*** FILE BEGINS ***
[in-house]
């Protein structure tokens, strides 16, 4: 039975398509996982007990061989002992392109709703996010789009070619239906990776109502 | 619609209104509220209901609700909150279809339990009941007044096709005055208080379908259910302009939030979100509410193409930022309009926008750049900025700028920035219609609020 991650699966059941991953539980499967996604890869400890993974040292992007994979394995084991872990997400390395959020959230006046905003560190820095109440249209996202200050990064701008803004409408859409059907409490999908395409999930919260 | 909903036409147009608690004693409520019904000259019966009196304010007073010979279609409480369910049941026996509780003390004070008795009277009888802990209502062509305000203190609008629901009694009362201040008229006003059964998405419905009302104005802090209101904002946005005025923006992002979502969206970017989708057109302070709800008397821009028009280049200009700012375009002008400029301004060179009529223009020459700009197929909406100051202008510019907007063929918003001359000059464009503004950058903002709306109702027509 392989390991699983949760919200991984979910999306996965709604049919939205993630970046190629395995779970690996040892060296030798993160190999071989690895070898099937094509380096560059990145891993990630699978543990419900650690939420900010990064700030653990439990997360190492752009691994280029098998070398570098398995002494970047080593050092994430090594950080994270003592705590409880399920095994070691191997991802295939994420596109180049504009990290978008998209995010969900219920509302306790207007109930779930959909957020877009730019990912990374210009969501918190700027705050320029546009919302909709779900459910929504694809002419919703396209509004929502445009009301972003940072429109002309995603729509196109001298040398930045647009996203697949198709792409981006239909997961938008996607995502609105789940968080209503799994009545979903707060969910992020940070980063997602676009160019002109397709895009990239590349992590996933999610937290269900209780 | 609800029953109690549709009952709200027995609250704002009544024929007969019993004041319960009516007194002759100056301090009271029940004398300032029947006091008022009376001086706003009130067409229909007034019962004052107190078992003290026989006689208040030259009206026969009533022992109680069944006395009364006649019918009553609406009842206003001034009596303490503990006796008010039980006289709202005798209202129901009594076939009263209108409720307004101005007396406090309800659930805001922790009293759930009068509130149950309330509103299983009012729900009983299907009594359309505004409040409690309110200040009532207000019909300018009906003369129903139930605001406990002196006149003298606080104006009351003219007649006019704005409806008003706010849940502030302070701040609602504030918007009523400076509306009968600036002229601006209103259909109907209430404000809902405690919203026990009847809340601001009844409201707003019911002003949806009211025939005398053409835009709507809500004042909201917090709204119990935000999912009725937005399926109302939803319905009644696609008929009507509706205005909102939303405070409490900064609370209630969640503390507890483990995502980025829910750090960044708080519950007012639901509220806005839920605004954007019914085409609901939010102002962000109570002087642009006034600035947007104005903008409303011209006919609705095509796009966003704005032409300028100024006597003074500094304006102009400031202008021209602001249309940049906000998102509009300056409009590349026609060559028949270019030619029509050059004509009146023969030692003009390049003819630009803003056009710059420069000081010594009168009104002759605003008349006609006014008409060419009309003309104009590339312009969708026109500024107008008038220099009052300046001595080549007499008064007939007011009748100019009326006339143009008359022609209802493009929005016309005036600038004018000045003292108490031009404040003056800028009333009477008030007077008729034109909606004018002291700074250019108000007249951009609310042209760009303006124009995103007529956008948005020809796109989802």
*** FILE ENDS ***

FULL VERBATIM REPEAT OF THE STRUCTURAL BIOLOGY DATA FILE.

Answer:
[in-house]
């Protein structure tokens, strides 16, 4: 039975398509996982007990061989002992392109709703996010789009070619239906990776109502 | 619609209104509220209901609700909150279809339990009941007044096709005055208080379908259910302009939030979100509410193409930022309009926008750049900025700028920035219609609020 991650699966059941991953539980499967996604890869400890993974040292992007994979394995084991872990997400390395959020959230006046905003560190820095109440249209996202200050990064701008803004409408859409059907409490999908395409999930919260 | 909903036409147009608690004693409520019904000259019966009196304010007073010979279609409480369910049941026996509780003390004070008795009277009888802990209502062509305000203190609008629901009694009362201040008229006003059964998405419905009302104005802090209101904002946005005025923006992002979502969206970017989708057109302070709800008397821009028009280049200009700012375009002008400029301004060179009529223009020459700009197929909406100051202008510019907007063929918003001359000059464009503004950058903002709306109702027509 392989390991699983949760919200991984979910999306996965709604049919939205993630970046190629395995779970690996040892060296030798993160190999071989690895070898099937094509380096560059990145891993990630699978543990419900650690939420900010990064700030653990439990997360190492752009691994280029098998070398570098398995002494970047080593050092994430090594950080994270003592705590409880399920095994070691191997991802295939994420596109180049504009990290978008998209995010969900219920509302306790207007109930779930959909957020877009730019990912990374210009969501918190700027705050320029546009919302909709779900459910929504694809002419919703396209509004929502445009009301972003940072429109002309995603729509196109001298040398930045647009996203697949198709792409981006239909997961938008996607995502609105789940968080209503799994009545979903707060969910992020940070980063997602676009160019002109397709895009990239590349992590996933999610937290269900209780 | 609800029953109690549709009952709200027995609250704002009544024929007969019993004041319960009516007194002759100056301090009271029940004398300032029947006091008022009376001086706003009130067409229909007034019962004052107190078992003290026989006689208040030259009206026969009533022992109680069944006395009364006649019918009553609406009842206003001034009596303490503990006796008010039980006289709202005798209202129901009594076939009263209108409720307004101005007396406090309800659930805001922790009293759930009068509130149950309330509103299983009012729900009983299907009594359309505004409040409690309110200040009532207000019909300018009906003369129903139930605001406990002196006149003298606080104006009351003219007649006019704005409806008003706010849940502030302070701040609602504030918007009523400076509306009968600036002229601006209103259909109907209430404000809902405690919203026990009847809340601001009844409201707003019911002003949806009211025939005398053409835009709507809500004042909201917090709204119990935000999912009725937005399926109302939803319905009644696609008929009507509706205005909102939303405070409490900064609370209630969640503390507890483990995502980025829910750090960044708080519950007012639901509220806005839920605004954007019914085409609901939010102002962000109570002087642009006034600035947007104005903008409303011209006919609705095509796009966003704005032409300028100024006597003074500094304006102009400031202008021209602001249309940049906000998102509009300056409009590349026609060559028949270019030619029509050059004509009146023969030692003009390049003819630009803003056009710059420069000081010594009168009104002759605003008349006609006014008409060419009309003309104009590339312009969708026109500024107008008038220099009052300046001595080549007499008064007939007011009748100019009326006339143009008359022609209802493009929005016309005036600038004018000045003292108490031009404040003056800028009333009477008030007077008729034109909606004018002291700074250019108000007249951009609310042209760009303006124009995103007529956008948005020809796109989802």